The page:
The riddles take vernacular literacy as their theme, as they illustrate how a knowledge of the word leads to a knowledge of the world, and in turn, how the world itself remains a book legible to the learned. One of these riddles, for example, is about a book. Told in the first person, it begins by recounting how a thief ripped off flesh and left skin, treated the skin in water, dried it in the sun, and then scraped it with a metal blade. Fingers folded it, the joy of the bird (that is, the feather) was dipped in the woodstain from a horn (that is, the ink in an inkwell), and left tracks on the body. Wooden boards enclose it, laced with gold wire. “Frige hwæt ic hatte,” ask what I am called, it concludes. It is a book, but no mere volume. It is made up, sequentially, of all other parts of creation. The natural world and human artifice come together here to reveal the book as a kind of cosmos, and in turn, to demonstrate that the book contains all knowledge.
Then he quotes a riddle on the bookworm and says:
The Riddle begins with a deceptively simple statement [Moððe word fræt, 'A moth ate words'], and a comment that this action seems a “wrætlicu wyrd,” a remarkable event. Wrætlic here describes neither a wrought object nor a curiosity of creation but rather a strange juxtaposition of the work of nature and of human hands. The word wyrd can mean something as neutral as “event” or “occurrence,” but it also means fate, fortune, or destiny (it is the origin of our word “weird”…). This, then, is both a strange event and a remarkable fate: strange, that the writings of man should have as their destiny the bowels of an insect. Reading is ingestion—an image central to the monastic tradition of learning, where ruminatio connoted the act of chewing over and digesting words as they were read…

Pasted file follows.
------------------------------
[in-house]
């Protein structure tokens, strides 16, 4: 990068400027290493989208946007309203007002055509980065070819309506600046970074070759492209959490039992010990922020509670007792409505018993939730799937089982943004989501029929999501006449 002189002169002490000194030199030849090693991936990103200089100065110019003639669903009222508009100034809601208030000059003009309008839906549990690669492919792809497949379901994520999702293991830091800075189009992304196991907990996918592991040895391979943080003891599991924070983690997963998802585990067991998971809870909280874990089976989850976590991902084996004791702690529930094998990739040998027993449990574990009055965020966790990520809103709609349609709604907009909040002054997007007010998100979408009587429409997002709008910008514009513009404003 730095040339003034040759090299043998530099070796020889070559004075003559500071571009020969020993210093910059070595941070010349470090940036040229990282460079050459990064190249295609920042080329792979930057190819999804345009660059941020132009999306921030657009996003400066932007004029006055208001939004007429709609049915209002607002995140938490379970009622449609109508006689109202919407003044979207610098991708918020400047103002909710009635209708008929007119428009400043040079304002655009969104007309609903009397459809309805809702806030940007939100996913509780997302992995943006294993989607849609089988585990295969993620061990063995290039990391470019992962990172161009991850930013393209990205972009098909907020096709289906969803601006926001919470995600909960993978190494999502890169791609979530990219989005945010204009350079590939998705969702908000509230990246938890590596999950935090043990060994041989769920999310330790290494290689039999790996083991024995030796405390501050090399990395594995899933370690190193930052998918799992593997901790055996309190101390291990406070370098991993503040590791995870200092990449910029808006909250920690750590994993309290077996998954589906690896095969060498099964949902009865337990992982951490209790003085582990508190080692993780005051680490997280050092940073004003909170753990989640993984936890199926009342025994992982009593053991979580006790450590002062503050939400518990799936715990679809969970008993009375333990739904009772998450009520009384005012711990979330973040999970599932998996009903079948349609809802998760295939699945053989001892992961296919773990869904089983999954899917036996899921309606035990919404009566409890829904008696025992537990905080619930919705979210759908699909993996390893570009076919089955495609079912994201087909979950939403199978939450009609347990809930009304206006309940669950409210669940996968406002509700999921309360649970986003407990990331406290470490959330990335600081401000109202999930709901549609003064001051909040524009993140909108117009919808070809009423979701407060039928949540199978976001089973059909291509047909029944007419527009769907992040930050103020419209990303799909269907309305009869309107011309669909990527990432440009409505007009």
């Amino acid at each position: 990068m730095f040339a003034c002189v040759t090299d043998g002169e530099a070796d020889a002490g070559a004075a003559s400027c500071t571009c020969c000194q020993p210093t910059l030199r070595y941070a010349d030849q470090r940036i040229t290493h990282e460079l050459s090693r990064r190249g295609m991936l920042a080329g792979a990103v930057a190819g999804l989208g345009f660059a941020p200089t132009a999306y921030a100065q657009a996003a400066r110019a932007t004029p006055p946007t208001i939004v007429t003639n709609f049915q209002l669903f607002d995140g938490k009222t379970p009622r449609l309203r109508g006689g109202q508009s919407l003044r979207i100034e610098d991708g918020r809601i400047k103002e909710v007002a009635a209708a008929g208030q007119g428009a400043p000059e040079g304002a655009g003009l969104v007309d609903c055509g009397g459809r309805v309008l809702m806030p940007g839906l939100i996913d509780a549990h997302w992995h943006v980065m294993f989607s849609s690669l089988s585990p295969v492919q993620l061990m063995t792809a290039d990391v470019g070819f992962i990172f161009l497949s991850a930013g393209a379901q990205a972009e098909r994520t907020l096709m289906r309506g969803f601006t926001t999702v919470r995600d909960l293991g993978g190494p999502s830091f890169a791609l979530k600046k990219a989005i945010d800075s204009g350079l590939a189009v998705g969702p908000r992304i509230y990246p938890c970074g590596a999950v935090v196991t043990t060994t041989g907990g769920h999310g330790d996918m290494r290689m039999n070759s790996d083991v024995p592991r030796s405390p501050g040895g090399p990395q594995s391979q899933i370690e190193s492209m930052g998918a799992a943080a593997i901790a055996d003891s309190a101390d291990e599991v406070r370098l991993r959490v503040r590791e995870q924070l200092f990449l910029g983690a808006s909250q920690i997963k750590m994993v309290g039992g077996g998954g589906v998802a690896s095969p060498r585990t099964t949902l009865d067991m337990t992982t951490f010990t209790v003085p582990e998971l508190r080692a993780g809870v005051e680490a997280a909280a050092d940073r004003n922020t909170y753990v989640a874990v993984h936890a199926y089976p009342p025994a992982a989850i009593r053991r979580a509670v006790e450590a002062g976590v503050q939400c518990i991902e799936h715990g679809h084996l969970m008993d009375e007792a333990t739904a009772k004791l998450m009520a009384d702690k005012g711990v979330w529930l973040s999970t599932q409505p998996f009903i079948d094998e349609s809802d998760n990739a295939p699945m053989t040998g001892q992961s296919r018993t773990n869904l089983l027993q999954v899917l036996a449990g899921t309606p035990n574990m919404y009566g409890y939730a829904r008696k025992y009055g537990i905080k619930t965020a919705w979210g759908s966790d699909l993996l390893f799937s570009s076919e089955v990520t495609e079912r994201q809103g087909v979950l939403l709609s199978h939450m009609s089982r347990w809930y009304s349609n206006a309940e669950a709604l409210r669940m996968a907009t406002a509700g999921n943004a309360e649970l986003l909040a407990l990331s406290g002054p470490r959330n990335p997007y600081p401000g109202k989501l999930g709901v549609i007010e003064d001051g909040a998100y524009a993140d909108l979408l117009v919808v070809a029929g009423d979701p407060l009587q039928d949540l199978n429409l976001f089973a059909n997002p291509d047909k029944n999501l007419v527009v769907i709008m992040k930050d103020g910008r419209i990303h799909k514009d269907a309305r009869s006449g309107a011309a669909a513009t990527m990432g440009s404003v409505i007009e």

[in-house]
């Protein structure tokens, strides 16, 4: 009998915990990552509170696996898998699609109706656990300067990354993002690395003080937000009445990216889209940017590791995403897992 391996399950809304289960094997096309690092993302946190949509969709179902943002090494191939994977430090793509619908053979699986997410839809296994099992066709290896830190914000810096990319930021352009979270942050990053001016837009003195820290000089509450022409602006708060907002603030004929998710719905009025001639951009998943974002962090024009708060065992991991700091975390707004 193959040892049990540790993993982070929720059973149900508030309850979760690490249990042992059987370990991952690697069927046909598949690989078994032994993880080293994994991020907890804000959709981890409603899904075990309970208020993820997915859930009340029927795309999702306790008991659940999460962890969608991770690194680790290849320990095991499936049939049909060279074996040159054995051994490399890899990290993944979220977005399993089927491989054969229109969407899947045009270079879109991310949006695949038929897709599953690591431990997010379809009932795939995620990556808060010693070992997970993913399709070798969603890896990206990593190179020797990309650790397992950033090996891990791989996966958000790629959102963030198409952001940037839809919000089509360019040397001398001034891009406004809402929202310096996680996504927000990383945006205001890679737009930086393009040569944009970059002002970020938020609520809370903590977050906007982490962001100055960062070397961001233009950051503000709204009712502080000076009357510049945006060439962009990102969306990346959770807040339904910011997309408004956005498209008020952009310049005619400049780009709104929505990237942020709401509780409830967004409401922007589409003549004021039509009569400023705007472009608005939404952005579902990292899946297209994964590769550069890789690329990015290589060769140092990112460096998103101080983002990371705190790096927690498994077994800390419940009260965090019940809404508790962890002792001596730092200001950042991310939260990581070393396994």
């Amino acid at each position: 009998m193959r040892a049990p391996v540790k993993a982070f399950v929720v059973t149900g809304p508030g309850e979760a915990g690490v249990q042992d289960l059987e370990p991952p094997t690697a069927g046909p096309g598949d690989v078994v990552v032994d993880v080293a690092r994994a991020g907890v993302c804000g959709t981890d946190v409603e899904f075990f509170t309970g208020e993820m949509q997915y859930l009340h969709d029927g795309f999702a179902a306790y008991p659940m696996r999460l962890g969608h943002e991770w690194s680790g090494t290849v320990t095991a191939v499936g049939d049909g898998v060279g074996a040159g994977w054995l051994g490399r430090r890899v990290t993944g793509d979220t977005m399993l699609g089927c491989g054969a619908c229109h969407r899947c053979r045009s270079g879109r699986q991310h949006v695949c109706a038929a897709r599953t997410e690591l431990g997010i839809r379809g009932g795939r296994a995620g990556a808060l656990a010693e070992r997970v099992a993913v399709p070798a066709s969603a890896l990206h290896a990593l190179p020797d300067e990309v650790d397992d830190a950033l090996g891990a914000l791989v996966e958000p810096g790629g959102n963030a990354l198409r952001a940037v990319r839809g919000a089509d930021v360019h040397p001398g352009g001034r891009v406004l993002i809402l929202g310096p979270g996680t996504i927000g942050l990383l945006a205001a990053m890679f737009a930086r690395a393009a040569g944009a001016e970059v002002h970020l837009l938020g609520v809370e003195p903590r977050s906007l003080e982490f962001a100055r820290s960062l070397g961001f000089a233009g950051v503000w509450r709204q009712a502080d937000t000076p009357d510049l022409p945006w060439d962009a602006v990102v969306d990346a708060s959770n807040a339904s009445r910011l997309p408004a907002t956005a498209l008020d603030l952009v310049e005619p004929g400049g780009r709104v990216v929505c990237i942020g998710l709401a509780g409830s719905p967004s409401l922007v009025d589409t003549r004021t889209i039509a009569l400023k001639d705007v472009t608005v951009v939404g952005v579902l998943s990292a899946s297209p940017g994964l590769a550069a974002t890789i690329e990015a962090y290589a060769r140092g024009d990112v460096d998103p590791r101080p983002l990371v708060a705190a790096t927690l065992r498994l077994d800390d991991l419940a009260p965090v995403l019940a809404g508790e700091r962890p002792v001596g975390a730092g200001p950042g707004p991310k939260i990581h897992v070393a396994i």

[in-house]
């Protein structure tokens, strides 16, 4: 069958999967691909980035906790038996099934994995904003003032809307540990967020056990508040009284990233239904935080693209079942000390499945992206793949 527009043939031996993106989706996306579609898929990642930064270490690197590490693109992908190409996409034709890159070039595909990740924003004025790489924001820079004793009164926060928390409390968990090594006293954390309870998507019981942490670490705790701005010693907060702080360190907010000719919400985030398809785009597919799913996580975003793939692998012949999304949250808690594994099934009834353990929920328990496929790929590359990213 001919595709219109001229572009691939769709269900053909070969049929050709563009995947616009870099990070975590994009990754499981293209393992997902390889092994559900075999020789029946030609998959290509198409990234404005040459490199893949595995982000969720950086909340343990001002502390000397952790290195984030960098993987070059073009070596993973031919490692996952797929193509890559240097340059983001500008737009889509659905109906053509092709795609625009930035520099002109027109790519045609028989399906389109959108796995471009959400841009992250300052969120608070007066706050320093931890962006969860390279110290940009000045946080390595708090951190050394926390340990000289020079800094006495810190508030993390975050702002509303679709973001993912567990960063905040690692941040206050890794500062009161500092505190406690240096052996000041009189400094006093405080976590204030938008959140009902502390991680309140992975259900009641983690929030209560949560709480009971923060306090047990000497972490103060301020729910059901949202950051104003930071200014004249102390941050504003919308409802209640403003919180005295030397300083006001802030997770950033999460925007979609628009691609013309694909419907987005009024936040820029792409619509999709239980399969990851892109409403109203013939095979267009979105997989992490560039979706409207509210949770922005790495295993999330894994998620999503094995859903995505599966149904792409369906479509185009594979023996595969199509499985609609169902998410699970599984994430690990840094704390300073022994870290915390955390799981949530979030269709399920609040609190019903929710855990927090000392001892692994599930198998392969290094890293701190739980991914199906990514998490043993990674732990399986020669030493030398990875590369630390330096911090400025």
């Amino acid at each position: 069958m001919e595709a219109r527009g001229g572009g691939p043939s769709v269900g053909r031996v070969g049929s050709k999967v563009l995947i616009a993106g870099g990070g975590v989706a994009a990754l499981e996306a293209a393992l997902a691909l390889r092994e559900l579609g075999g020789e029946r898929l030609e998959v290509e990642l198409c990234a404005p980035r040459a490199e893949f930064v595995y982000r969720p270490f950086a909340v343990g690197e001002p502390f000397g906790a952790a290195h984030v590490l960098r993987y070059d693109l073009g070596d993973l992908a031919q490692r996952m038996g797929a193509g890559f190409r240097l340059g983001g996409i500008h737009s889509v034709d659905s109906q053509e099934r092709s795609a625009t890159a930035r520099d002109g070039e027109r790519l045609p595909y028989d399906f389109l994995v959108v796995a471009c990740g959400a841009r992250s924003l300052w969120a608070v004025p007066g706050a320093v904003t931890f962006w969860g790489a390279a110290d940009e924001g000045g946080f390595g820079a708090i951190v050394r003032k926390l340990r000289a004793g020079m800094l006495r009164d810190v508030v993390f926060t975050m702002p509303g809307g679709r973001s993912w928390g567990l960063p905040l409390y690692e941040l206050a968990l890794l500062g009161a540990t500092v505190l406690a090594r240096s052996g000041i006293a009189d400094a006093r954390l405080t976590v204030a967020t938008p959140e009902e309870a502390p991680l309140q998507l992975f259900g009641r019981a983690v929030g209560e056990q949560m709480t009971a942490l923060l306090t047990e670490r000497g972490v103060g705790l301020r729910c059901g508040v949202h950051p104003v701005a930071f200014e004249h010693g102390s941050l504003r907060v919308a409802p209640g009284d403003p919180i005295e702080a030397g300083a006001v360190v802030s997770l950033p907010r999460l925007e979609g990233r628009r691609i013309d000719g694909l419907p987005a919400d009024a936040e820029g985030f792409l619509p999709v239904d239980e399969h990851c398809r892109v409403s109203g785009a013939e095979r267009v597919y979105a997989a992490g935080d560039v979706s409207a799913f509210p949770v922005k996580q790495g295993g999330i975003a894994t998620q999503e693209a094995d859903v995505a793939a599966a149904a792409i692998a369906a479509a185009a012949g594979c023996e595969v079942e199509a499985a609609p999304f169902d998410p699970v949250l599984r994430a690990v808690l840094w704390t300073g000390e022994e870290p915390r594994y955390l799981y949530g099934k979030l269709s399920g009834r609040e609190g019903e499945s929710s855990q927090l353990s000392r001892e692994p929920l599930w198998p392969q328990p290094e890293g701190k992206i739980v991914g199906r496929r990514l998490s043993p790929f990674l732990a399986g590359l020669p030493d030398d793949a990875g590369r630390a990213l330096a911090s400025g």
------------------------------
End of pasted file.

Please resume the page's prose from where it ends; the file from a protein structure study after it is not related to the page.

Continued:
I love that kind of exegesis, and it’s his method throughout, whether discussing calques in Beowulf, lexical change after the Norman Conquest (“when the king’s rule disappears and England loses itself in an anarchy of local barons… we are once again granted a lesson in the language of administrative pain: Hi læiden gældes on the tunes ævre umwile and clepeden it ‘tenserie.’ [They imposed taxes on the towns repeatedly and called it 'protection money.']“), dialects in Middle English (“When I arrived at Oxford in the fall of 1976… I was baffled at the structure of instruction and, in particular, at the attention paid to early English dialects… I learned that… forms of speech determined region, class, level of education, and gender with a precision almost unheard of anywhere else”), or the many other developments he writes about. And, as my wife pointed out when I read her the Shakespeare chapter, he writes amazingly well for a scholar.
I’ll probably be blogging more material from this book as I work through it, but I didn’t want to wait any longer to give a preliminary report. And I’m very much looking forward to the book on error!